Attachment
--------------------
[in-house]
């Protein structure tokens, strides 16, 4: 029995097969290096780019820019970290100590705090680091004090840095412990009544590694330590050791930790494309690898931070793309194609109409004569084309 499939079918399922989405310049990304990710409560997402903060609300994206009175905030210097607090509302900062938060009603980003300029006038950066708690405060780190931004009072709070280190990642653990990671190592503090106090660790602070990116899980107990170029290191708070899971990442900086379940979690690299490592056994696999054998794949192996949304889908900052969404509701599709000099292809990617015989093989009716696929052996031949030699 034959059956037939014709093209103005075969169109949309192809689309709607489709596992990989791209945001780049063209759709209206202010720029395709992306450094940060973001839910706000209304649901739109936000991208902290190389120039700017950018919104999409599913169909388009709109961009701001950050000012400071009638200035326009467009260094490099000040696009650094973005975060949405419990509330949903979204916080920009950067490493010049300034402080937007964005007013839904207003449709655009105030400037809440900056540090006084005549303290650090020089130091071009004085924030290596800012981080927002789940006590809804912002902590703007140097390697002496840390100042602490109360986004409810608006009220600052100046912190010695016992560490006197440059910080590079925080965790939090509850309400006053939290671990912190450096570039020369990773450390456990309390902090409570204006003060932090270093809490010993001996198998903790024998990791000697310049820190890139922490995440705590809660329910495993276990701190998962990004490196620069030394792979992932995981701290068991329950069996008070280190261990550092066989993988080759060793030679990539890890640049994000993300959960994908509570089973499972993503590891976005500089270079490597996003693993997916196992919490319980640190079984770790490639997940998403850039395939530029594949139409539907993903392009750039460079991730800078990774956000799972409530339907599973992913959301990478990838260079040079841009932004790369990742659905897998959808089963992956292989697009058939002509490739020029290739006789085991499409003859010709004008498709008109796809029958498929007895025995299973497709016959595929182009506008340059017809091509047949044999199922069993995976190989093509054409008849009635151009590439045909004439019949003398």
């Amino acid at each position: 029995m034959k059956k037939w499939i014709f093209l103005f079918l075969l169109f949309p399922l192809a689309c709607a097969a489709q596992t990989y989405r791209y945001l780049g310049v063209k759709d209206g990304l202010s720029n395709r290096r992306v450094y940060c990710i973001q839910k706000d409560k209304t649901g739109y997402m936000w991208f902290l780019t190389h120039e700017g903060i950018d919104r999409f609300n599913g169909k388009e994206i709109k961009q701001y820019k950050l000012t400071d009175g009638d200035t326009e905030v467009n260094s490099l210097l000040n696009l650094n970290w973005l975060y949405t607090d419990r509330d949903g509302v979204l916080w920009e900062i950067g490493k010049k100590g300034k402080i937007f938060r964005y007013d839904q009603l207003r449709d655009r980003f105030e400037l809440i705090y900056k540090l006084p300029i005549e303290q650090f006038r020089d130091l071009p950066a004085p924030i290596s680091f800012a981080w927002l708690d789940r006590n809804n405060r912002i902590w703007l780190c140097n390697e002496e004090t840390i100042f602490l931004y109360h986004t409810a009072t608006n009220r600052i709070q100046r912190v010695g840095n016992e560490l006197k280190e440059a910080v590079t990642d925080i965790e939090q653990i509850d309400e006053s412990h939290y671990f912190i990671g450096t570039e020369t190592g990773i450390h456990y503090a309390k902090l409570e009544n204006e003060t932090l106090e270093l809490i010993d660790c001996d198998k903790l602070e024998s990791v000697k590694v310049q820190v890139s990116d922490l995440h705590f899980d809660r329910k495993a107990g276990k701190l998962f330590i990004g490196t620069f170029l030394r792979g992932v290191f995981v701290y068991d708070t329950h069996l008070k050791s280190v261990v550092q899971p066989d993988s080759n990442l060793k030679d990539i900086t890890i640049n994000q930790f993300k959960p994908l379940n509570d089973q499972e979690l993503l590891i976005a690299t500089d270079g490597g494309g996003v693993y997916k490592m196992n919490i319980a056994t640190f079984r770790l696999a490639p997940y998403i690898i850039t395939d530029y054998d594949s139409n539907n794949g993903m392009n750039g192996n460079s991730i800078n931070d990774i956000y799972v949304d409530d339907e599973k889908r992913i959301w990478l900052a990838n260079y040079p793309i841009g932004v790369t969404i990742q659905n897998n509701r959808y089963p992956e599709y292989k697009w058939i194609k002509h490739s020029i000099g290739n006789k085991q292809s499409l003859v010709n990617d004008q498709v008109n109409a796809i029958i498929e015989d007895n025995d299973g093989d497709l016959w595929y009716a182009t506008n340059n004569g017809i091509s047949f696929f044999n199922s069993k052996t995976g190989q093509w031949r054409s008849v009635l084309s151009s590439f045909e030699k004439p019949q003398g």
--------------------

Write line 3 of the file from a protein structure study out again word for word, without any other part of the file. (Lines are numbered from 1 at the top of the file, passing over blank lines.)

């Amino acid at each position: 029995m034959k059956k037939w499939i014709f093209l103005f079918l075969l169109f949309p399922l192809a689309c709607a097969a489709q596992t990989y989405r791209y945001l780049g310049v063209k759709d209206g990304l202010s720029n395709r290096r992306v450094y940060c990710i973001q839910k706000d409560k209304t649901g739109y997402m936000w991208f902290l780019t190389h120039e700017g903060i950018d919104r999409f609300n599913g169909k388009e994206i709109k961009q701001y820019k950050l000012t400071d009175g009638d200035t326009e905030v467009n260094s490099l210097l000040n696009l650094n970290w973005l975060y949405t607090d419990r509330d949903g509302v979204l916080w920009e900062i950067g490493k010049k100590g300034k402080i937007f938060r964005y007013d839904q009603l207003r449709d655009r980003f105030e400037l809440i705090y900056k540090l006084p300029i005549e303290q650090f006038r020089d130091l071009p950066a004085p924030i290596s680091f800012a981080w927002l708690d789940r006590n809804n405060r912002i902590w703007l780190c140097n390697e002496e004090t840390i100042f602490l931004y109360h986004t409810a009072t608006n009220r600052i709070q100046r912190v010695g840095n016992e560490l006197k280190e440059a910080v590079t990642d925080i965790e939090q653990i509850d309400e006053s412990h939290y671990f912190i990671g450096t570039e020369t190592g990773i450390h456990y503090a309390k902090l409570e009544n204006e003060t932090l106090e270093l809490i010993d660790c001996d198998k903790l602070e024998s990791v000697k590694v310049q820190v890139s990116d922490l995440h705590f899980d809660r329910k495993a107990g276990k701190l998962f330590i990004g490196t620069f170029l030394r792979g992932v290191f995981v701290y068991d708070t329950h069996l008070k050791s280190v261990v550092q899971p066989d993988s080759n990442l060793k030679d990539i900086t890890i640049n994000q930790f993300k959960p994908l379940n509570d089973q499972e979690l993503l590891i976005a690299t500089d270079g490597g494309g996003v693993y997916k490592m196992n919490i319980a056994t640190f079984r770790l696999a490639p997940y998403i690898i850039t395939d530029y054998d594949s139409n539907n794949g993903m392009n750039g192996n460079s991730i800078n931070d990774i956000y799972v949304d409530d339907e599973k889908r992913i959301w990478l900052a990838n260079y040079p793309i841009g932004v790369t969404i990742q659905n897998n509701r959808y089963p992956e599709y292989k697009w058939i194609k002509h490739s020029i000099g290739n006789k085991q292809s499409l003859v010709n990617d004008q498709v008109n109409a796809i029958i498929e015989d007895n025995d299973g093989d497709l016959w595929y009716a182009t506008n340059n004569g017809i091509s047949f696929f044999n199922s069993k052996t995976g190989q093509w031949r054409s008849v009635l084309s151009s590439f045909e030699k004439p019949q003398g």